Hamar parents have a lot of control over their sons, who herd the cattle and goats for the family. It’s the parents who give permission for the men to marry, and many don’t get married until their mid-thirties. Girls, on the other hand, tend to marry at about 17. Marriage requires ‘bride wealth’, a payment made to the woman’s family and generally made up of goats, cattle and guns. Although it’s paid over time like instalments of a bank loan, it’s so high (30 goats and 20 head of cattle) that it can’t usually be paid back in a lifetime.
Because men tend to be older than their wives, they often die first. Lots of Hamar households are headed by women who have survived their husbands. A widow also has power over her husband’s younger brothers (and their livestock) if their parents are already dead. Brothers and sisters are important to each other in other ways. The most dramatic example is the ritual whipping before a brother’s cattle-leaping ceremony. The land isn’t owned by individuals; it’s free for cultivation and grazing, just as fruit and berries are free for whoever collects them. The Hamar move on when the land is exhausted or overwhelmed by weeds.
A cruel tradition still has currency for some Hamar: unmarried women can have babies to test their fertility, but some of them are just abandoned in the bush. This tradition tends to disappear but Non-governmental organizations still save abandoned new borns. Abandonment are all the more frequent than some Hamar believe that a child born out of formal marriages has “mingi”, as to say something abnormal and unclean. For them, it is the expression of the devil, which may cause disasters such as epidemics or drought in the village. So, illegitimate children are abandoned. This kind of beliefs can also be observed in other Ethiopian tribes: many parents prefer to sacrifice their own child rather than risk being affected by the evil eye.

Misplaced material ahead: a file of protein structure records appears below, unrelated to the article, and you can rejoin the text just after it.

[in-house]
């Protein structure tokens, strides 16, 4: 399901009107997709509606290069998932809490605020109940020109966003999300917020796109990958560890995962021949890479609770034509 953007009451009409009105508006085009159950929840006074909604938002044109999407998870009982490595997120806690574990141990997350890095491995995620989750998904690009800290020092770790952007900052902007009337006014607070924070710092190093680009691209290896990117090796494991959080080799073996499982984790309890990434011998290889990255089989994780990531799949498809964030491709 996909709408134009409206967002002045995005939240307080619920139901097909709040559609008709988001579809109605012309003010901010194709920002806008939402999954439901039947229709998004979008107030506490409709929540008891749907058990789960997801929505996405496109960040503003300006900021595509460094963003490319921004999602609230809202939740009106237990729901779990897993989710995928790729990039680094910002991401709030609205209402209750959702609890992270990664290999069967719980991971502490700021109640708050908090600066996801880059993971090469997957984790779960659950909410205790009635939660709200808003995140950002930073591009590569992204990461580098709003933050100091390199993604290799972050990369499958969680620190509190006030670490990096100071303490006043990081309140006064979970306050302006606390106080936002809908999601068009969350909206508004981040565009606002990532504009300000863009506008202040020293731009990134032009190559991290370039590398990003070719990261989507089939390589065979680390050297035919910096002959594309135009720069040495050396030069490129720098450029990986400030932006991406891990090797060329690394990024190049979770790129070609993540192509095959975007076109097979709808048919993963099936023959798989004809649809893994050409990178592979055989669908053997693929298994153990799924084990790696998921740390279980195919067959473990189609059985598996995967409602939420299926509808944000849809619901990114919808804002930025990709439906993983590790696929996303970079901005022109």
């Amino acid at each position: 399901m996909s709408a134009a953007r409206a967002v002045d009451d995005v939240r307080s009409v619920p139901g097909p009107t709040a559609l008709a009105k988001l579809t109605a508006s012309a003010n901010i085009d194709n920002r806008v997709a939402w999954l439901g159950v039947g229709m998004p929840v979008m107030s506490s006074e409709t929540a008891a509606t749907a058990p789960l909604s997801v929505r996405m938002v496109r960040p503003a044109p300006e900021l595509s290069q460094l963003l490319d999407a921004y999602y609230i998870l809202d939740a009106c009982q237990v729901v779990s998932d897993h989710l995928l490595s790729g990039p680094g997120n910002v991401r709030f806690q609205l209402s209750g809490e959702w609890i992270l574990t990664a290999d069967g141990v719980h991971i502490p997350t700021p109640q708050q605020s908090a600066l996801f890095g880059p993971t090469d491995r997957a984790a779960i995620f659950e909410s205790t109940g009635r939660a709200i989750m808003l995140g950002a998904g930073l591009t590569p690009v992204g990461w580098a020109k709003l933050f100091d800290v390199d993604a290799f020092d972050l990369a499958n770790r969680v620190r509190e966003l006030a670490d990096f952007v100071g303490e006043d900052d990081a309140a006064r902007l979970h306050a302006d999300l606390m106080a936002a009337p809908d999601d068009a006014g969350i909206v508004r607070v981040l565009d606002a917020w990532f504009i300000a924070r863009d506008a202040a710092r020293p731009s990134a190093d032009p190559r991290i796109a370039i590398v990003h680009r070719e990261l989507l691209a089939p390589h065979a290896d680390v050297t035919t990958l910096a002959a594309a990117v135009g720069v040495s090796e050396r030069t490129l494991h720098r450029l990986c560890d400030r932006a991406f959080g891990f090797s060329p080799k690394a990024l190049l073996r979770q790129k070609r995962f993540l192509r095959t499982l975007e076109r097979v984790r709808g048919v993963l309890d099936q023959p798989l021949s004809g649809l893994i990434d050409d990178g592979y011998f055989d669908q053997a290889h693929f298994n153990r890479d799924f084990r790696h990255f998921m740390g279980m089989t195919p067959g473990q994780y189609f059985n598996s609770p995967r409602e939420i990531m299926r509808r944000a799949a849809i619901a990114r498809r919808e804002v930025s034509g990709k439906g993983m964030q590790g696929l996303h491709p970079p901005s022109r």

The Hamar have very unique rituals such as a bull-leaping ceremony, that a young men has to succeed in order to get married. A Hamar man comes of age by leaping over a line of cattle as an initiation rite of passage. It’s the ceremony which qualifies him to marry, own cattle and have children. The timing of the ceremony is up to the man’s parents and happens after harvest. As an invitation, the guests receive a strip of bark with a number of knots – one to cut off for each day that passes in the run up to the ceremony. Cows are lined up in a row.
The initiate, naked, has to leap on the back of the first cow, then from one bull to another, until he finally reaches the end of the row. He must not fall of the row and must repeat successfully the test four times to have the right to become a husband. While the boys walk on cows, Hamar women accompany him: they jump and sing.
They are 95% Sunni Muslim. They observe the five basic teachings of Muslim, which include acknowledging that Allah is the only god, praying, fasting, giving alms to the poor, and making a pilgrimage to Mecca. However, many elements of their traditional religion are still practiced. For instance, they believe that natural objects (rocks, trees, etc.) have spirits. They also believe in jinns, or spirits that are capable of assuming human or animal form and exercising supernatural influence over people.